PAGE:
Dining with the poet Horace
A steaming bowl that brings with it the joy of a simple life and freedom. Luxuries and honors of the powerful Roman senators are nothing in front of the pleasure of getting up late, walking unescorted and being greeted, on the way back from an evening walk in the Forum, by a plate of chickpeas, leeks and lagana, a sort of ancient pasta – “inde domum me ad porri et ciceris refero laganique catinum”. It is the first century B.C., and this is the perfect dinner that the poet Horace handed down to us in one of his Satires, a real comfort food, as we would say today.
Chickpeas in Roman literature
This is certainly not the only time that humble chickpeas peep into ancient sources. A century later we find them, for example, among the staggering dishes (peacock eggs, honeyed dormice, lobsters...) of the dinner party staged by the freedman Trimalchio in Petronius’ Satyricon, or sold boiled on street corners in the poet Martial’s Epigrams. Beloved by soldiers and gladiators for their great energy charge, according to the common voice they also had aphrodisiac virtues and the white “Venus chickpeas” were consumed, writes Pliny the Elder, at ritual vigils in all likelihood not always chaste. More mundanely, and it is Pliny again who recounts this, boiled, roasted and salted chickpeas were then served in taverns to encourage the consumption of wine. Further evidence of their notoriety in ancient Rome? The surname of the great orator Cicero would apparently derive from a characteristic wart that one of his ancestors had on his face, shaped, precisely, like a chickpea – “cicer” in Latin.
A success story
After all, the fortunes of chickpeas (today in the top 3 of the world’s most consumed legumes) had begun many centuries earlier if it is true that the earliest archaeological evidence of their cultivation dates back as far as the Bronze Age. From ancient Egypt, where they were the basis of the diet of slaves, they soon spread throughout the Mediterranean and into the gastronomic culture of different peoples and countries, then keeping their success intact with the passing of the centuries, accomplice a strong and enveloping taste. Rich in minerals and vitamins, cheap and with an excellent storage capacity in the pantry, the were to be simply perfect even for a proverbially poor and rustic cuisine like the Roman one. Combined with pasta, an ideal combination from a nutritional point of view, they give rise to one of the great classics of the Roman culinary tradition, historically an excellent substitute for meat, thanks to their protein intake, on lean days or eve days. The custom is being lost to some extent, but even today on Friday mornings, chickpeas already “soaked” from the night before, ready to be cooked, can be found for sale in grocery stores and local markets.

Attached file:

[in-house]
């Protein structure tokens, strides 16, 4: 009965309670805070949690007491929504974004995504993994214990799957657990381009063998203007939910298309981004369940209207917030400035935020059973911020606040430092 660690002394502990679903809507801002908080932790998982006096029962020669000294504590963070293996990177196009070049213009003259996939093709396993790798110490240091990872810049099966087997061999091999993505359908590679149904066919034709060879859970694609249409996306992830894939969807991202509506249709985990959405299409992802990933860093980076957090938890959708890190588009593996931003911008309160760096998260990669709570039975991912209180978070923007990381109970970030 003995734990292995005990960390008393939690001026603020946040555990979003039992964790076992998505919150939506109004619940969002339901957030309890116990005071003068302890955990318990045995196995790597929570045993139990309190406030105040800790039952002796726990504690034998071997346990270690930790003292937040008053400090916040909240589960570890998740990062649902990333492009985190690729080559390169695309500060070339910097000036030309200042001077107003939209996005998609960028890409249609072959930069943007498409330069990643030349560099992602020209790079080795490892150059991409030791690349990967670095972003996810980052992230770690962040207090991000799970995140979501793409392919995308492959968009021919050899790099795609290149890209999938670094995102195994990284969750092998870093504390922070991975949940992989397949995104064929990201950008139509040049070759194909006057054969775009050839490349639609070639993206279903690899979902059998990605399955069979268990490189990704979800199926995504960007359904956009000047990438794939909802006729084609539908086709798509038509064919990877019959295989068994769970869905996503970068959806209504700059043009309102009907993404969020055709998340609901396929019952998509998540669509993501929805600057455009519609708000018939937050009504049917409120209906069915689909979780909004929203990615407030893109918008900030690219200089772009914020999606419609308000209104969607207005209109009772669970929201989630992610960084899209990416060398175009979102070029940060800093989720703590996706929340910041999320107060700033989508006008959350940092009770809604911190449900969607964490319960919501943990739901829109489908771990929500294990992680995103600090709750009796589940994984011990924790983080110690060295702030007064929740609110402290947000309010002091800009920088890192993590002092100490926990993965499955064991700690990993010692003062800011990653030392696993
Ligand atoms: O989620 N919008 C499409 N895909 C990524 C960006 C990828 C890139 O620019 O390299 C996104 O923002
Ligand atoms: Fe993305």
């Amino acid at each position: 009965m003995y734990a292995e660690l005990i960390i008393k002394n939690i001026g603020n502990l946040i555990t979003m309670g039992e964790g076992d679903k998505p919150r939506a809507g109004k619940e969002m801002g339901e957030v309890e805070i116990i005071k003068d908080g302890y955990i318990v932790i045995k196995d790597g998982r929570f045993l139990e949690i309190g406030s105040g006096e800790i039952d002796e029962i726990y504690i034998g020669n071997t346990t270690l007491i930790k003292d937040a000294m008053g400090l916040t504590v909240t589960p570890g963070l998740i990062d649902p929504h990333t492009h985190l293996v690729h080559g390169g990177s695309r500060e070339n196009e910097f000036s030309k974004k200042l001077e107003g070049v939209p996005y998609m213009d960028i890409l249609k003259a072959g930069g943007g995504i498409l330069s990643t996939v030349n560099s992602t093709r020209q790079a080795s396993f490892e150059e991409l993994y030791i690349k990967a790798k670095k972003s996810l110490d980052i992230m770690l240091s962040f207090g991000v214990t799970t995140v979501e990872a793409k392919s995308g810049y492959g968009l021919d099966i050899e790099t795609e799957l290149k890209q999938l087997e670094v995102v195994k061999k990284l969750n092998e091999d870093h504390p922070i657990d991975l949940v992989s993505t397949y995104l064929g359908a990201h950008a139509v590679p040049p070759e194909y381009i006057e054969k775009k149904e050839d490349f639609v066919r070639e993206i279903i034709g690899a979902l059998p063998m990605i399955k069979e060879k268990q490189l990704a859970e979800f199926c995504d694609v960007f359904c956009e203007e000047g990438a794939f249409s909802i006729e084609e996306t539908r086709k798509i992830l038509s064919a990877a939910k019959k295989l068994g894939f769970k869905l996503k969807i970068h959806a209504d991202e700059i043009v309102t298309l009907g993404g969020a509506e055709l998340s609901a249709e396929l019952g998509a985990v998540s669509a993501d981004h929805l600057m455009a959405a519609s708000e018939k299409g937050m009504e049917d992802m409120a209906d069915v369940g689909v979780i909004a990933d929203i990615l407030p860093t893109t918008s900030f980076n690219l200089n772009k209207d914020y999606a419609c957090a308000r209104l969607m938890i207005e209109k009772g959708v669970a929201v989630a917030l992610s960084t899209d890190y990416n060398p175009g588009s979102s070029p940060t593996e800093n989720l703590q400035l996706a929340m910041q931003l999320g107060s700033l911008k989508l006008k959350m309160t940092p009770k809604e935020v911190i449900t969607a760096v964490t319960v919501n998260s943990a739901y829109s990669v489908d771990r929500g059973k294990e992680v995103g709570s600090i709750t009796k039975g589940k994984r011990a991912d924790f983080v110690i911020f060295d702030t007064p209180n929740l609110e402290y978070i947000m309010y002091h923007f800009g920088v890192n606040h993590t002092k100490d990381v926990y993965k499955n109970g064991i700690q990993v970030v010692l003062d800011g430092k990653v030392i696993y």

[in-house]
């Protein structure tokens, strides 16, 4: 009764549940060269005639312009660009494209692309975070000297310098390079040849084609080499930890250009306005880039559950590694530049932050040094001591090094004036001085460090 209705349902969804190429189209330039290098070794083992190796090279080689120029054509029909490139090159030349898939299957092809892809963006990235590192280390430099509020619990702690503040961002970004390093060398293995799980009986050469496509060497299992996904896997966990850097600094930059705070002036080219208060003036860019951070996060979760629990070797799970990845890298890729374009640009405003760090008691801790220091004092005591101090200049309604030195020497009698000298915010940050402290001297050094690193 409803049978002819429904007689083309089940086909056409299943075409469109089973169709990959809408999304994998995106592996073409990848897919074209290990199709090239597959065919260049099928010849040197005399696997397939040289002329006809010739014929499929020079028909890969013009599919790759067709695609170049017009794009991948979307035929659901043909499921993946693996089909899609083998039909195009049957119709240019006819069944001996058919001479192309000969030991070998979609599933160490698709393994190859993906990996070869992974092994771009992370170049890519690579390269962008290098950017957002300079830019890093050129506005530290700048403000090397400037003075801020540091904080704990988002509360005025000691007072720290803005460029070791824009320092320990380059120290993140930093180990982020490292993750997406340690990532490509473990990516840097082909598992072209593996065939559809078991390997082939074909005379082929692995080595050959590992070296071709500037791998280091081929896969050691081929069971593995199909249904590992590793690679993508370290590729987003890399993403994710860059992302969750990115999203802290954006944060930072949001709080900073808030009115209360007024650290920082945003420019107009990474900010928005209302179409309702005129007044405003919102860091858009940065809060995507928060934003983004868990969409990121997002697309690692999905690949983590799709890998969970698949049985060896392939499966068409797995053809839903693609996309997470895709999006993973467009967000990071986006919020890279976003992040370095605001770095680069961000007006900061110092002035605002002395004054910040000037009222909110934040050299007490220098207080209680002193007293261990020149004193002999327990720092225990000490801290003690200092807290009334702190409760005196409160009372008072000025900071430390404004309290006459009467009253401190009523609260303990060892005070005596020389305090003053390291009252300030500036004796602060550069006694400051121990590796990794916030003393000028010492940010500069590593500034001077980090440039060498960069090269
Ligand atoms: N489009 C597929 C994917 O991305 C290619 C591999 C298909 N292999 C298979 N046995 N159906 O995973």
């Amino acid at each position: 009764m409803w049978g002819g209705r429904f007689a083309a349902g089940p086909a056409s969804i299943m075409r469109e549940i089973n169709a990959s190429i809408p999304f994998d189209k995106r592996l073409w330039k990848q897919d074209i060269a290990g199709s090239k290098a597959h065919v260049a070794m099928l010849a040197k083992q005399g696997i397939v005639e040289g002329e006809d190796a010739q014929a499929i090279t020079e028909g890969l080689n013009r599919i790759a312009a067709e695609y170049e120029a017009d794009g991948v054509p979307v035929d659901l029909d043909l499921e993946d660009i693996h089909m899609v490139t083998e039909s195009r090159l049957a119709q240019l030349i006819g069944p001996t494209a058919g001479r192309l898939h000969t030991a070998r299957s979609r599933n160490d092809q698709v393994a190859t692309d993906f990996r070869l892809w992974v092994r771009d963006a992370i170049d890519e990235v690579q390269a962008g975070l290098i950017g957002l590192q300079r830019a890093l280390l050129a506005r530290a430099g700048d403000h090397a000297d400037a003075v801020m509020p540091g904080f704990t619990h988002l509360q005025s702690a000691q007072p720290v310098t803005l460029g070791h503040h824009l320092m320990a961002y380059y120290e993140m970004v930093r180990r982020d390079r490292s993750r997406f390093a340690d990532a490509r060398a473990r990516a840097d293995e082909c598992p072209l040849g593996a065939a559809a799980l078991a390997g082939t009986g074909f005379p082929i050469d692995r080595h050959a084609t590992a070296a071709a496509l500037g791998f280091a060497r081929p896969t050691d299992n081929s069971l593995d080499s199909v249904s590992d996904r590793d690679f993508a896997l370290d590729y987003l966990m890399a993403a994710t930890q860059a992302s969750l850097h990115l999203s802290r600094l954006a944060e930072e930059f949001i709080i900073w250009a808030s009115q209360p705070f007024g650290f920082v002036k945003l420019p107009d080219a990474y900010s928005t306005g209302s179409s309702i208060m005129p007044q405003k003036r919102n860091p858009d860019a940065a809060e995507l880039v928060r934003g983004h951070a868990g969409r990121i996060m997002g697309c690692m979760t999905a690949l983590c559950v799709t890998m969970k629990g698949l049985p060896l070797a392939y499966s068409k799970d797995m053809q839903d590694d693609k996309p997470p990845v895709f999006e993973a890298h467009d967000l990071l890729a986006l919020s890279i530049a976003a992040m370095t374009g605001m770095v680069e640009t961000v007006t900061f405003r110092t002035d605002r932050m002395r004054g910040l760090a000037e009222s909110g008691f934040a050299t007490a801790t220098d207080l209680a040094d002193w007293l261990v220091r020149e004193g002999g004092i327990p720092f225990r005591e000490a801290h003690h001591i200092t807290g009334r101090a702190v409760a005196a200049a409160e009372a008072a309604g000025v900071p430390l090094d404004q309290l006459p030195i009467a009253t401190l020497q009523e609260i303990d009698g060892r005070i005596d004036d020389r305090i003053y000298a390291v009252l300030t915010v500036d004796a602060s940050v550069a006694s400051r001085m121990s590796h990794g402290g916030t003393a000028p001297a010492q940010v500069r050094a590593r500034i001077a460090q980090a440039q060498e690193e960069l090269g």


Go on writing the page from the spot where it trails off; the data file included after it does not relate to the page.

The secret? Anchovies and rosemary
Known and loved all over Italy, genuine and creamy, in short a true joy for the palate, pasta with chickpeas “alla romana” has also made an appearance on the silver screen: the dish is the only booty with which the gang of bungling and hapless thieves in Monicelli’s film “I soliti ignoti” (Big Deal on Madonna Street) console themselves after seeing their attempted robbery at Monte di Pietà fade away. What distinguishes the Roman recipe from other regional variants, in the version that has been traditional for well over a century, is the use of a few salted anchovies in the sauce to be added to the chickpeas and their cooking water, which makes it even more flavorful and rich in personality without encroaching on its taste. To unmistakably scent the dish, it is playful to rely on a few sprigs of rosemary in the cooking water. As in all traditional recipes, there are few but quality ingredients for pasta e ceci alla romana: however, the simplicity of execution and little elaboration do not come at the expense of taste and flavor. You just have to try it.
Roman-style pasta and chickpeas: the traditional recipe of Ada Boni
Ingredients (4 servings)
• 300 g dried chickpeas
• 150 g cannolicchi or maltagliati pasta
• 1 clove of garlic
• 3 or 4 anchovies in oil
• 2 tablespoons of tomato sauce or peeled tomatoes
• a few sprigs of rosemary
• extra virgin olive oil, salt and pepper
Soak the chickpeas the night before in warm water. The next day cook them for at least two hours in plenty of fragrant water with a few sprigs of rosemary. Once cooked, sauté a clove of garlic in extra-virgin olive oil, add the anchovies, crushing them with a fork, and add two tablespoons of peeled tomatoes, letting the sauce reduce over high heat. Add the chickpeas along with some of their cooking water, making sure they are completely covered, let them season for about 10 minutes and bring to a simmer. Then add the pasta and cook until it is ready (about 8 minutes) and has released the right amount of starch. Serve by sprinkling with black peppercorns.